At first there was just four. It was mid 1977 when I began to research the royal family and the Kings and Queens of Britain. At that time there were just four descendants of HM. The Queen and HRH The Duke of Edinburgh. These four were also the top four in line to the succession to the throne:
1. HRH The Prince of Wales
2. HRH The Prince Andrew
3. HRH The Prince Edward
4. HRH The Princess Anne
Except for the Prince Charles, none of the Queen’s children had any titles yet. Princess Anne would not be given her title, The Princess Royal, until ten years later in 1987. Prince Andrew and Prince Edward would not be given their titles until they married. In 1977 the Queen had been on the throne 25 years and it was also the year of her Silver Jubilee. Her Majesty was 51 years old (the same age as I am now) and would be a first time grandmother that November when Princess Anne would give birth to her first child Peter Philips.
Flash forward 38 years and a lot has changed! Her Majesty is now 89 and has celebrated her Golden Jubilee celebrating 50 years on the throne in 2002 and her Diamond Jubilee in 2012 celebrating 60 years on the throne. This September The Queen will be on the throne one day longer than Queen Victoria and will be come Britain’s longest reigning monarch at 63 years, 217 days. Instead of her descendents occupying the first four places in the succession they now occupy the first 17 places in line for the succession! Here they are in order.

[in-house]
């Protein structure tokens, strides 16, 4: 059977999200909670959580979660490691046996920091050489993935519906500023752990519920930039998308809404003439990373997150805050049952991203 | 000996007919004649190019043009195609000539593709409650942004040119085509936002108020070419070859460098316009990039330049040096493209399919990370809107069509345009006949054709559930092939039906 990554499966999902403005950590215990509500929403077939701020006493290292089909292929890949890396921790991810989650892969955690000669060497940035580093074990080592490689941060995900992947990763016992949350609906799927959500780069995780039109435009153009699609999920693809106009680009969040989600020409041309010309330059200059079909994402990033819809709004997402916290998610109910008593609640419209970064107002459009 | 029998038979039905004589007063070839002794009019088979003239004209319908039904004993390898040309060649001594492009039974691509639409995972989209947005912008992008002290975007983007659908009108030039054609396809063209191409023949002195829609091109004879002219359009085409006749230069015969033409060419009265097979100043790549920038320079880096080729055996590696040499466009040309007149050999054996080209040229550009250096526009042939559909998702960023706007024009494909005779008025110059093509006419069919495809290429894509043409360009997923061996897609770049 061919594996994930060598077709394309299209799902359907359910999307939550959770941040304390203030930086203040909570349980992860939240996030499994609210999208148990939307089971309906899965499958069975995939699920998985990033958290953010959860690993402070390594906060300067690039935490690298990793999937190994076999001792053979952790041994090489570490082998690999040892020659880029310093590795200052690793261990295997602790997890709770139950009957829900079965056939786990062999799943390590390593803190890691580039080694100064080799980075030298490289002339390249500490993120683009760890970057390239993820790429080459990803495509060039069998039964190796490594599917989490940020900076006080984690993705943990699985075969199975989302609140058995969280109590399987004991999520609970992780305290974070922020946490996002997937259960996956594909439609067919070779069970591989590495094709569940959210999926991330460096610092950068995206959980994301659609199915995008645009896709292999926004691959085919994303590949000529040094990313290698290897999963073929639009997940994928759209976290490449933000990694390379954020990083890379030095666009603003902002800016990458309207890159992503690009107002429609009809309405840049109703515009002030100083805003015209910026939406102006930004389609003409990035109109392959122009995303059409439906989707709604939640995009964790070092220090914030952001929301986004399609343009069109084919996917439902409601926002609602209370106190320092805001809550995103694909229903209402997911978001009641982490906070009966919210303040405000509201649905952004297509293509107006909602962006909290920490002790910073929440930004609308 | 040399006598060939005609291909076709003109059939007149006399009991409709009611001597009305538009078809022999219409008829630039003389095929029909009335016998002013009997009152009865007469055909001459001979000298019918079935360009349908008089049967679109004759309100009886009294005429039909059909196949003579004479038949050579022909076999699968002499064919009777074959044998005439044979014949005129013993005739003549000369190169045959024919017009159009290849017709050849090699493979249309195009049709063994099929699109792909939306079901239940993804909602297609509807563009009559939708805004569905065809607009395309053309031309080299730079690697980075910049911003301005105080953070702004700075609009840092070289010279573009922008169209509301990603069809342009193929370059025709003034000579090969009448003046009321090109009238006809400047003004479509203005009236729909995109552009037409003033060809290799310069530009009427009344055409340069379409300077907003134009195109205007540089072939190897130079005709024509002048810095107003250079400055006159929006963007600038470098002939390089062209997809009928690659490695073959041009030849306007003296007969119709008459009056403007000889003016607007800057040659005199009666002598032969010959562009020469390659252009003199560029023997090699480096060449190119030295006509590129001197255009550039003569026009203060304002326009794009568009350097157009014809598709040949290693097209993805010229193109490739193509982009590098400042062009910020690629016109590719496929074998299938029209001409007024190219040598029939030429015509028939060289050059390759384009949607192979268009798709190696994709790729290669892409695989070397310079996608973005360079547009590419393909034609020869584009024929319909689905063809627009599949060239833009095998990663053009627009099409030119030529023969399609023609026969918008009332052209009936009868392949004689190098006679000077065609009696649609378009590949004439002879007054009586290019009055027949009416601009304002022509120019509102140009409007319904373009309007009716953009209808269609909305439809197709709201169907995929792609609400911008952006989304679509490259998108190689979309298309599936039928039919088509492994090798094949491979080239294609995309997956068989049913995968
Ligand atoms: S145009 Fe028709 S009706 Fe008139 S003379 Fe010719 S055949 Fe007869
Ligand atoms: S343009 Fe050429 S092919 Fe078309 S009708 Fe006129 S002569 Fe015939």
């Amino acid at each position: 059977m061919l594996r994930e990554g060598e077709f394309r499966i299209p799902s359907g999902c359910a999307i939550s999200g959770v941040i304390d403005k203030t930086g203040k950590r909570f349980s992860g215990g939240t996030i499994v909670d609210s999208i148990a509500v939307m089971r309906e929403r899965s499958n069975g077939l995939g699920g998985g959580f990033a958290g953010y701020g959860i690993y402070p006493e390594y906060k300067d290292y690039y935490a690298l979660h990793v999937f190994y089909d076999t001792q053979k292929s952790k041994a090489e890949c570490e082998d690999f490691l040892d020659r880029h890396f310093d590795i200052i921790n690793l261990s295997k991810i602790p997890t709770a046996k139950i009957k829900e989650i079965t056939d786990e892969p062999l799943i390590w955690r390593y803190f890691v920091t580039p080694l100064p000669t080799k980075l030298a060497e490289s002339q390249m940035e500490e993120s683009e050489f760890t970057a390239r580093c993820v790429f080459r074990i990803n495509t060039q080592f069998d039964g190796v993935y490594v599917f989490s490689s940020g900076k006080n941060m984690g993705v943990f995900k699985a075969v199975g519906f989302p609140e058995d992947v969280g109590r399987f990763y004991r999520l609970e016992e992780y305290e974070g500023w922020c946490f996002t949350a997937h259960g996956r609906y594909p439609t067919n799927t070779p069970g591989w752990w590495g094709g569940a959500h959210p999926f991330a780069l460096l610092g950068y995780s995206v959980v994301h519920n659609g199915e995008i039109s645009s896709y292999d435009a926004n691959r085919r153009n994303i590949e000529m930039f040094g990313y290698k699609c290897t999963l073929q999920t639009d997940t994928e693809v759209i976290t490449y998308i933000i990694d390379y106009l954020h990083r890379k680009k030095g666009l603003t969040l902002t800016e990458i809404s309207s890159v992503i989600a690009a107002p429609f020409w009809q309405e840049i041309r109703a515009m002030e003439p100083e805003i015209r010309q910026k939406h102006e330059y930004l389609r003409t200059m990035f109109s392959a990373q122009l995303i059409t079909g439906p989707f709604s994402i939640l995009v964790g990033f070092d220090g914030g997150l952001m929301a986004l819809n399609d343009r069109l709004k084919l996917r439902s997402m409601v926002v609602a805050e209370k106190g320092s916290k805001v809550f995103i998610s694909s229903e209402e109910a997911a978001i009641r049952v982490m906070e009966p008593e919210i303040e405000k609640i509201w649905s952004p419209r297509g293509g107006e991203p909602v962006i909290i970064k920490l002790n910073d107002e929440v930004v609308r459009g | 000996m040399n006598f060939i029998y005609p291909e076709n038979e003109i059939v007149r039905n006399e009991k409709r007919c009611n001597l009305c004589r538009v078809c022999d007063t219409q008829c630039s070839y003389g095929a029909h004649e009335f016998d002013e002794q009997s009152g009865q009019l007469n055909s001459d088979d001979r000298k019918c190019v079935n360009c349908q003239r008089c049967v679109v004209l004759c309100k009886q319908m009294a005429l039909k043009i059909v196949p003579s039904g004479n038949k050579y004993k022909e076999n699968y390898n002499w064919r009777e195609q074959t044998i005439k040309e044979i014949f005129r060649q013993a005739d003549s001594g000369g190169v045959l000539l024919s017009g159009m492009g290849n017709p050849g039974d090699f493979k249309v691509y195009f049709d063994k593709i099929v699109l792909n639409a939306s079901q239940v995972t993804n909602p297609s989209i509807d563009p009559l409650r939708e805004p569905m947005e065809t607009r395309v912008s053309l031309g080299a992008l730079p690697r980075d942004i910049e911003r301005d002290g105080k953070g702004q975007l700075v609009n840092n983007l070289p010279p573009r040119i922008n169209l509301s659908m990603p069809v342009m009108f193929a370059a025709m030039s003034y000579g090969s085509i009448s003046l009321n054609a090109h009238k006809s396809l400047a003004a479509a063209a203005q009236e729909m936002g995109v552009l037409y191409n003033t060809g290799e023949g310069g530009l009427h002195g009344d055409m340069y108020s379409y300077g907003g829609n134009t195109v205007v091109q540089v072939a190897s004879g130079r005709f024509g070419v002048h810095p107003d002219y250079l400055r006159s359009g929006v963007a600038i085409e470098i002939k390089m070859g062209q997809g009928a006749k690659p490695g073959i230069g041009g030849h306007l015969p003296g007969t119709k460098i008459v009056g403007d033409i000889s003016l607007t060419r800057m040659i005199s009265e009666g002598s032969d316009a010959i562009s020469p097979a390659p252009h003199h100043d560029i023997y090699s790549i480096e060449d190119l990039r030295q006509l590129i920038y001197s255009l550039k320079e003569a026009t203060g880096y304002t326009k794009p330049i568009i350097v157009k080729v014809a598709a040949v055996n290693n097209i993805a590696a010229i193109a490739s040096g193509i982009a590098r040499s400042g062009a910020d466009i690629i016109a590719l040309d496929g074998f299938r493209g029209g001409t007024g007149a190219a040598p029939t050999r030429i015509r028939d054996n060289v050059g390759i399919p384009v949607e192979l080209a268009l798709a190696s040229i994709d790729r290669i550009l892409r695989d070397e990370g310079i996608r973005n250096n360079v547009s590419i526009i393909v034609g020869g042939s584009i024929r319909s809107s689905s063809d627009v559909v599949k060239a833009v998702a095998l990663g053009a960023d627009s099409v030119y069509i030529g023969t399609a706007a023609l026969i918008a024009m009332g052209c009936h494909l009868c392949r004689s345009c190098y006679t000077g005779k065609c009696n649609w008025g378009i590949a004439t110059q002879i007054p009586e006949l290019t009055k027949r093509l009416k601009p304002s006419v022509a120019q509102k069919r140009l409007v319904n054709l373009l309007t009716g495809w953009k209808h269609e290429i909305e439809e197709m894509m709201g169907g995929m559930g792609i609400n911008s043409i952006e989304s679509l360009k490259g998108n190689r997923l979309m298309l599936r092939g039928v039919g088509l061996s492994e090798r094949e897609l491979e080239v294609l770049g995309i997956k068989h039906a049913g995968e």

1. HRH The Prince of Wales
2. HRH The Duke of Cambridge
3. HRH Prince George of Cambridge
4. HRH Princess Charlotte of Cambridge
5. HRH Prince Henry of Wales
6. HRH The Duke of York
7. HRH Princess Beatrice of York
8. HRH Princess Eugenie of York
9. HRH The Earl of Wessex
10. Lord Severn
11. Lady Louise Windsor
12. HRH The Princess Royal
13. Peter Philips
14. Savannah Phillips
15. Isla Phillips
16. Zara Tindall
17. Mia Tindall
It is very interesting to see how the line of succession changes over the years. It is fascinating to compare today’s line of succession to February, 1952 just prior to the death of HM King George VI.
1. HRH The Prince Elizabeth, Duchess of Edinburgh
2. HRH Prince Charles of Edinburgh
3. HRH Princess Anne of Edinburgh
4. HRH The Princess Margaret
5. HRH The Duke of Gloucester (Prince Henry)
6. HRH Prince William of Gloucester
7. HRH Prince Richard of Gloucester
8. HRH The Duke of Kent (Prince Edward)
9. HRH Prince Michael of Kent
10. HRH Princess Alexandra of Kent
11. The Princess Royal, Mary, Countess of Harewood
12. The Rt Hon The Earl of Harewood
13. David Viscount Lascelles
14. Gerald Lascelles
15. HH Princess Alexandra, 2nd Duchess of Fife
16. James Carnegie, 3rd Duke of Fife
17. HM King Olav V of Norway
Today, 63 years later only the top two remain in the top twenty inline for the throne. The Prince of Wales (HRH Prince Charles of Edinburgh at the time) moved up one place and has remained. His sister, The Princess Royal (HRH Princess Anne of Edinburgh at the time) has gone from 3 (she was actually at number 2 until the birth of the Duke of York in 1960) to number 12. The next living member on the list is number 7, HRH Prince Richard of Gloucester, the current HRH The Duke of Gloucester who moved to his current 24th inline to the throne. Incidentally, the Duke of Gloucester is the youngest grandchild of King George V and Queen Mary. He is the first inline to the throne who is not descended from King George VI. He is also the senior male line descendant of Queen Victoria.